# Should the set of Continuous Functions on an Open Interval be a Vector Space?

Just a quick question. Should the set of continuous functions on an open interval be a vector space?
In all my lecture notes, such like vector spaces and real analysis. They all claim that $$\mathcal C[a,b]:=\{f:[a,b]\rightarrow \mathbb{K}|\,f\text{ is continuous}\}$$ to be a vector space. I was thinking that what if we change the closed interval to open interval, will the space still be a vector space? Since $\textit{f}$ is defined only on $(a,b)$, we just have to restrict ourselves on the open interval without discussing the $f$'s behavior on outer interval. Then it follows every condition to form a vector space.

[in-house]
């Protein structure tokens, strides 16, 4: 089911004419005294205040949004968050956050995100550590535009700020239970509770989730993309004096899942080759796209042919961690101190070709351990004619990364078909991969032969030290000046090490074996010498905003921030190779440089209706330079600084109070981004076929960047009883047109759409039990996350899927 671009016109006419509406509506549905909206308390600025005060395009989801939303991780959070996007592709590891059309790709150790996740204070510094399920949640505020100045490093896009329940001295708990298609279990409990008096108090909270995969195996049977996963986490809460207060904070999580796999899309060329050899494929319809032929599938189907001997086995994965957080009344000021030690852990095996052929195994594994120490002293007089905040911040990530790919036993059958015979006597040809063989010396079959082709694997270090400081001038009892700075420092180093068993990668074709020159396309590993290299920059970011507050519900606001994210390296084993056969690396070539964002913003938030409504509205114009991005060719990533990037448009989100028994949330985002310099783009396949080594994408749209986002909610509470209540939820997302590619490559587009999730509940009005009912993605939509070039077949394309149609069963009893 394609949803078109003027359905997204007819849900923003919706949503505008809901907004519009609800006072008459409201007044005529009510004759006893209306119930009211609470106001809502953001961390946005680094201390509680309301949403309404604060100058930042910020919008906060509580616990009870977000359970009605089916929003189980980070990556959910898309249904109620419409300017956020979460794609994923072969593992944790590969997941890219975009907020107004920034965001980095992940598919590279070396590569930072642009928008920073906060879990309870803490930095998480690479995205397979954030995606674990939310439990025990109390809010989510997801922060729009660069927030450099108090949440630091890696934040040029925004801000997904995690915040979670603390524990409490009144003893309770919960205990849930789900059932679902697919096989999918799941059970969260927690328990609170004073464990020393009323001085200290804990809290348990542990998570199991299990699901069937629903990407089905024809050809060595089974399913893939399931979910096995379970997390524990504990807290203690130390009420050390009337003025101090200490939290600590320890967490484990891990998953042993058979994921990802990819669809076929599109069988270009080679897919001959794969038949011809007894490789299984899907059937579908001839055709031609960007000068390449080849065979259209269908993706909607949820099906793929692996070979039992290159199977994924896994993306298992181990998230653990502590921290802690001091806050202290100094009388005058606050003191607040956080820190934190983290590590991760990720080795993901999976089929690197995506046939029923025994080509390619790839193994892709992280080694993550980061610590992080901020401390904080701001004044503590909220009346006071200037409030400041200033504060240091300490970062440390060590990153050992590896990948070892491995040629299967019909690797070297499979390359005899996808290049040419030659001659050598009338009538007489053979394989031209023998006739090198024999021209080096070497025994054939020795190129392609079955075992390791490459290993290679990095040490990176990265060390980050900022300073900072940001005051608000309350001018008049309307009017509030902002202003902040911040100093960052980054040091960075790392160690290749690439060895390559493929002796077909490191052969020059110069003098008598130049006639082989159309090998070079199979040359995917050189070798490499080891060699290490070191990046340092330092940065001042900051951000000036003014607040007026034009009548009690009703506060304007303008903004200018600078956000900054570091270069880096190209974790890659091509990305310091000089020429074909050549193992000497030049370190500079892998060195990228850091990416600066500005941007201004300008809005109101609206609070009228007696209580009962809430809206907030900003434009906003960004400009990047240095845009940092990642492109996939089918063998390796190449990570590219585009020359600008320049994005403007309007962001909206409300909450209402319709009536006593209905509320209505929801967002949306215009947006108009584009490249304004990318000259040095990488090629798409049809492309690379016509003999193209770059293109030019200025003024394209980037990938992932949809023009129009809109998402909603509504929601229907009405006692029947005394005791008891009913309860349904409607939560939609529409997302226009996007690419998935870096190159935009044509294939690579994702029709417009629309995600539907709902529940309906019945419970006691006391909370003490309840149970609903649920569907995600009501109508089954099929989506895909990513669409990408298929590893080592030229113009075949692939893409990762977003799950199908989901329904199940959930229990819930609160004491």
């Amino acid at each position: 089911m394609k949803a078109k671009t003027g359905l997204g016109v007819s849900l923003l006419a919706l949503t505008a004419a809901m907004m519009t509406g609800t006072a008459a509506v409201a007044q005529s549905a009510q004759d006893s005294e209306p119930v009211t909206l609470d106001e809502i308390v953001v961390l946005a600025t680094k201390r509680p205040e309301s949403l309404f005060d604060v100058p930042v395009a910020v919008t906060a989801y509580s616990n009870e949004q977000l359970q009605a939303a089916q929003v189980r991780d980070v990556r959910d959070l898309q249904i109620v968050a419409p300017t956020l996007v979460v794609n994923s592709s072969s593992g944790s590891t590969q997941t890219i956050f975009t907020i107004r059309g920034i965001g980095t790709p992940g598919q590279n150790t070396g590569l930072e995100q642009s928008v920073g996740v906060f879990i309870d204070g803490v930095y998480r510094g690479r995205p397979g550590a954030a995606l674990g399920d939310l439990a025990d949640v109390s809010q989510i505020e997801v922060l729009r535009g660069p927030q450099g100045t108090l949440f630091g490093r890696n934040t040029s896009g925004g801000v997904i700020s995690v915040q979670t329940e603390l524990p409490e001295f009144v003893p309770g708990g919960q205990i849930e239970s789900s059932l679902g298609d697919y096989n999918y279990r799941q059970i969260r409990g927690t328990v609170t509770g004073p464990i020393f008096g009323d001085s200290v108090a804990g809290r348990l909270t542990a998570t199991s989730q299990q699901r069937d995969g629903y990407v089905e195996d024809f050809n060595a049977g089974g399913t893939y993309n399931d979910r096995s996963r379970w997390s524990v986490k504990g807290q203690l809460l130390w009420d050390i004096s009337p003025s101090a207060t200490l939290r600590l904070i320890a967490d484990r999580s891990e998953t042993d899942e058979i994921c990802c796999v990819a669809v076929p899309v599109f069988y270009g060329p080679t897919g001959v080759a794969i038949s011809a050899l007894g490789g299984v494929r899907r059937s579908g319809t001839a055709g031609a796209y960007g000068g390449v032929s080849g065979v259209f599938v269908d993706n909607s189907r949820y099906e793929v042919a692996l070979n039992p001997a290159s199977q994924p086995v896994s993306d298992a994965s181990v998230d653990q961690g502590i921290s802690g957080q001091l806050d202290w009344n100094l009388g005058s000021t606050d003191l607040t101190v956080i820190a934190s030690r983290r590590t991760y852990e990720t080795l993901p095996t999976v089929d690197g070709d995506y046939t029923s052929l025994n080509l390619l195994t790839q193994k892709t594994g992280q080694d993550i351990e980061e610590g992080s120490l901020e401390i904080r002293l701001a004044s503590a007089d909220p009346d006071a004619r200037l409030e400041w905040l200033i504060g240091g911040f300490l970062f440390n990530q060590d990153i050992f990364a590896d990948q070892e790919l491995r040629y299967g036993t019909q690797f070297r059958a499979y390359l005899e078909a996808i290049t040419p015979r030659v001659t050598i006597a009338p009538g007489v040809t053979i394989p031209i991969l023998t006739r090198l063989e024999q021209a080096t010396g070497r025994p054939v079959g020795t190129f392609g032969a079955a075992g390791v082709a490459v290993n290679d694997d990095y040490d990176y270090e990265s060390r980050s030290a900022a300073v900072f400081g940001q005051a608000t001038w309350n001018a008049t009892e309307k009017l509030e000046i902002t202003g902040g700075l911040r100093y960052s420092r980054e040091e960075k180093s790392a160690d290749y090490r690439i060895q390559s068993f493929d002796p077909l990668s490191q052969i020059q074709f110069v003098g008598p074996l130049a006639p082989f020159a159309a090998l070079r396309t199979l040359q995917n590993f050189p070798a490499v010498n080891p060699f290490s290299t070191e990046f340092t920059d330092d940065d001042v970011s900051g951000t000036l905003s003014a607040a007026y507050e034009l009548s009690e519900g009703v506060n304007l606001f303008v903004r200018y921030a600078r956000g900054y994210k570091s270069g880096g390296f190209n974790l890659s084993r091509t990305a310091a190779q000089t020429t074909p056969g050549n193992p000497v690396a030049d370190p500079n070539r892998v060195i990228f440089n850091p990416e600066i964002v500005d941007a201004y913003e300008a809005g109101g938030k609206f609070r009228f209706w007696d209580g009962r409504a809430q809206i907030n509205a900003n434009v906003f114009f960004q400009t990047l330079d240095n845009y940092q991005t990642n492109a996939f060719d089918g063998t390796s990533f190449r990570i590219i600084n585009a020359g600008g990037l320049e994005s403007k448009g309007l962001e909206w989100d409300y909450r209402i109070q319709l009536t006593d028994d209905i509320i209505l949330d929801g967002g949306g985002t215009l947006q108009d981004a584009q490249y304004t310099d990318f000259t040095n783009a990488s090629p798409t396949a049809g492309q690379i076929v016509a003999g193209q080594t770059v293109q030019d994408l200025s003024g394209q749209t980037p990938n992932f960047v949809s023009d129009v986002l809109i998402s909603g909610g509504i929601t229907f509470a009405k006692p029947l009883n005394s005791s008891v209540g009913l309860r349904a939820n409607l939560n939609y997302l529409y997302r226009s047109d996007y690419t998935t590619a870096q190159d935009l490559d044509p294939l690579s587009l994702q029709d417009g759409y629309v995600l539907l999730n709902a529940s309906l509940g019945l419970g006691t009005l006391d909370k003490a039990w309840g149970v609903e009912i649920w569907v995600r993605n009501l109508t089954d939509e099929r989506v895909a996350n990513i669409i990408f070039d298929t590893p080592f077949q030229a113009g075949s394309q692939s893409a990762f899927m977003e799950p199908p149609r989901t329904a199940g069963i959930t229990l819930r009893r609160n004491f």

Why cannot $\mathcal{C}(a,b)$ be an example for a vector space consists of continuous function?

For any topological space $X$, the set of continuous maps $X\to \Bbb K$ is a $\Bbb K$-vector space. This just says that the sum of continuous functions is continuous, and that multiplication with a constant is a continuous map $\Bbb K\to\Bbb K$.